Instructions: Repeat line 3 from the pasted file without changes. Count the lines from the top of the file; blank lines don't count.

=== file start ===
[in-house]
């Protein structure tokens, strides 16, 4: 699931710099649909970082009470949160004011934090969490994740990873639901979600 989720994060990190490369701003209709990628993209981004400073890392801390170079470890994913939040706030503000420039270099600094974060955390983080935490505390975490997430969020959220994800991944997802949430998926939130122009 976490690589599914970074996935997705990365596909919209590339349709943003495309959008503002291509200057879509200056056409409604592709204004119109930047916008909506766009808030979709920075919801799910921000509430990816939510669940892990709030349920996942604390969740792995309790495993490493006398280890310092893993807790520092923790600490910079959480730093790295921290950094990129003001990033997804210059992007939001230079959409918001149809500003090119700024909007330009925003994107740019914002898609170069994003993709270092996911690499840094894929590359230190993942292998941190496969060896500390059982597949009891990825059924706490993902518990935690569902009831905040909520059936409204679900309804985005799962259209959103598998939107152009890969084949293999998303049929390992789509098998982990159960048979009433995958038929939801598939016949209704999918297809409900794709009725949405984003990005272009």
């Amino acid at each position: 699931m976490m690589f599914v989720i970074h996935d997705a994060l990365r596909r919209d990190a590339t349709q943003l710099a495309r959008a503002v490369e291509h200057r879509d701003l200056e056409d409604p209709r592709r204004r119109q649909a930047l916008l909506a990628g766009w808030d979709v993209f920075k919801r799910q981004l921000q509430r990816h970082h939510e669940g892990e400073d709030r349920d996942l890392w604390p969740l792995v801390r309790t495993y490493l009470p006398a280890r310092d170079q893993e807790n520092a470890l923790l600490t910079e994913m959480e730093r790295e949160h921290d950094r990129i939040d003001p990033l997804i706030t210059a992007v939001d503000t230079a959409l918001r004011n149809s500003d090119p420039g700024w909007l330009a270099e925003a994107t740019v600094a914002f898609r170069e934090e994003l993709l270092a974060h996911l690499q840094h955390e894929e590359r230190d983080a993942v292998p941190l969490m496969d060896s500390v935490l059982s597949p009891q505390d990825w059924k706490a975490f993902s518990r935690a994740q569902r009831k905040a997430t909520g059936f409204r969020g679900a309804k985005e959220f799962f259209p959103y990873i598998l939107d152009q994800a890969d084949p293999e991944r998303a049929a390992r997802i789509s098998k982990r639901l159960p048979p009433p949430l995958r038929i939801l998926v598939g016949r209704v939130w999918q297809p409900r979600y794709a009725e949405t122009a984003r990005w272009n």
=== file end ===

């Amino acid at each position: 699931m976490m690589f599914v989720i970074h996935d997705a994060l990365r596909r919209d990190a590339t349709q943003l710099a495309r959008a503002v490369e291509h200057r879509d701003l200056e056409d409604p209709r592709r204004r119109q649909a930047l916008l909506a990628g766009w808030d979709v993209f920075k919801r799910q981004l921000q509430r990816h970082h939510e669940g892990e400073d709030r349920d996942l890392w604390p969740l792995v801390r309790t495993y490493l009470p006398a280890r310092d170079q893993e807790n520092a470890l923790l600490t910079e994913m959480e730093r790295e949160h921290d950094r990129i939040d003001p990033l997804i706030t210059a992007v939001d503000t230079a959409l918001r004011n149809s500003d090119p420039g700024w909007l330009a270099e925003a994107t740019v600094a914002f898609r170069e934090e994003l993709l270092a974060h996911l690499q840094h955390e894929e590359r230190d983080a993942v292998p941190l969490m496969d060896s500390v935490l059982s597949p009891q505390d990825w059924k706490a975490f993902s518990r935690a994740q569902r009831k905040a997430t909520g059936f409204r969020g679900a309804k985005e959220f799962f259209p959103y990873i598998l939107d152009q994800a890969d084949p293999e991944r998303a049929a390992r997802i789509s098998k982990r639901l159960p048979p009433p949430l995958r038929i939801l998926v598939g016949r209704v939130w999918q297809p409900r979600y794709a009725e949405t122009a984003r990005w272009n």